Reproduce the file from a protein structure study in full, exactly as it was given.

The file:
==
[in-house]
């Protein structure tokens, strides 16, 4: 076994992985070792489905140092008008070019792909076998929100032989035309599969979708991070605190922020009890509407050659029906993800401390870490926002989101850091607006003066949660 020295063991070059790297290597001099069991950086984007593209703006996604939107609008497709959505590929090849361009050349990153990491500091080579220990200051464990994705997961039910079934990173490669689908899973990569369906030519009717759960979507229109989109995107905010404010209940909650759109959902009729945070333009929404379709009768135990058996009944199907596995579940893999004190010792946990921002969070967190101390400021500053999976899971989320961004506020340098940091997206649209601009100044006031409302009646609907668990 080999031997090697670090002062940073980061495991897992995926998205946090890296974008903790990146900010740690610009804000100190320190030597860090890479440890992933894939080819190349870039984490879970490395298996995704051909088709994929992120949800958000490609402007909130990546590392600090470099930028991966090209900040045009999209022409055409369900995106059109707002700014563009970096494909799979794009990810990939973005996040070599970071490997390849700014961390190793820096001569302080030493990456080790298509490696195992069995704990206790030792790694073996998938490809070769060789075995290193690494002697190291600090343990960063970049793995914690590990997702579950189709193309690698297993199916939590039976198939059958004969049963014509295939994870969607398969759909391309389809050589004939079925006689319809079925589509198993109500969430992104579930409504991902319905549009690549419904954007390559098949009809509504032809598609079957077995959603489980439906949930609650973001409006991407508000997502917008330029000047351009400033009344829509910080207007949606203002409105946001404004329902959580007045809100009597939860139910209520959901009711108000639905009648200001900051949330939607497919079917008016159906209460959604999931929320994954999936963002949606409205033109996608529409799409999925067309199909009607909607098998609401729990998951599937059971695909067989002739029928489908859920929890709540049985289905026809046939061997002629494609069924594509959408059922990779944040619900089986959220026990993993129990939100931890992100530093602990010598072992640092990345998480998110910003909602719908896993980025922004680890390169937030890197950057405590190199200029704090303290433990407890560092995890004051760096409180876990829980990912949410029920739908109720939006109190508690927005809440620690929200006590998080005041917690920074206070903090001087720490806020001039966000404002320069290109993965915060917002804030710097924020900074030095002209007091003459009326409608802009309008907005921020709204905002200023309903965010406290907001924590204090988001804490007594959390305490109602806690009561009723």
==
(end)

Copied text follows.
[in-house]
């Protein structure tokens, strides 16, 4: 076994992985070792489905140092008008070019792909076998929100032989035309599969979708991070605190922020009890509407050659029906993800401390870490926002989101850091607006003066949660 020295063991070059790297290597001099069991950086984007593209703006996604939107609008497709959505590929090849361009050349990153990491500091080579220990200051464990994705997961039910079934990173490669689908899973990569369906030519009717759960979507229109989109995107905010404010209940909650759109959902009729945070333009929404379709009768135990058996009944199907596995579940893999004190010792946990921002969070967190101390400021500053999976899971989320961004506020340098940091997206649209601009100044006031409302009646609907668990 080999031997090697670090002062940073980061495991897992995926998205946090890296974008903790990146900010740690610009804000100190320190030597860090890479440890992933894939080819190349870039984490879970490395298996995704051909088709994929992120949800958000490609402007909130990546590392600090470099930028991966090209900040045009999209022409055409369900995106059109707002700014563009970096494909799979794009990810990939973005996040070599970071490997390849700014961390190793820096001569302080030493990456080790298509490696195992069995704990206790030792790694073996998938490809070769060789075995290193690494002697190291600090343990960063970049793995914690590990997702579950189709193309690698297993199916939590039976198939059958004969049963014509295939994870969607398969759909391309389809050589004939079925006689319809079925589509198993109500969430992104579930409504991902319905549009690549419904954007390559098949009809509504032809598609079957077995959603489980439906949930609650973001409006991407508000997502917008330029000047351009400033009344829509910080207007949606203002409105946001404004329902959580007045809100009597939860139910209520959901009711108000639905009648200001900051949330939607497919079917008016159906209460959604999931929320994954999936963002949606409205033109996608529409799409999925067309199909009607909607098998609401729990998951599937059971695909067989002739029928489908859920929890709540049985289905026809046939061997002629494609069924594509959408059922990779944040619900089986959220026990993993129990939100931890992100530093602990010598072992640092990345998480998110910003909602719908896993980025922004680890390169937030890197950057405590190199200029704090303290433990407890560092995890004051760096409180876990829980990912949410029920739908109720939006109190508690927005809440620690929200006590998080005041917690920074206070903090001087720490806020001039966000404002320069290109993965915060917002804030710097924020900074030095002209007091003459009326409608802009309008907005921020709204905002200023309903965010406290907001924590204090988001804490007594959390305490109602806690009561009723």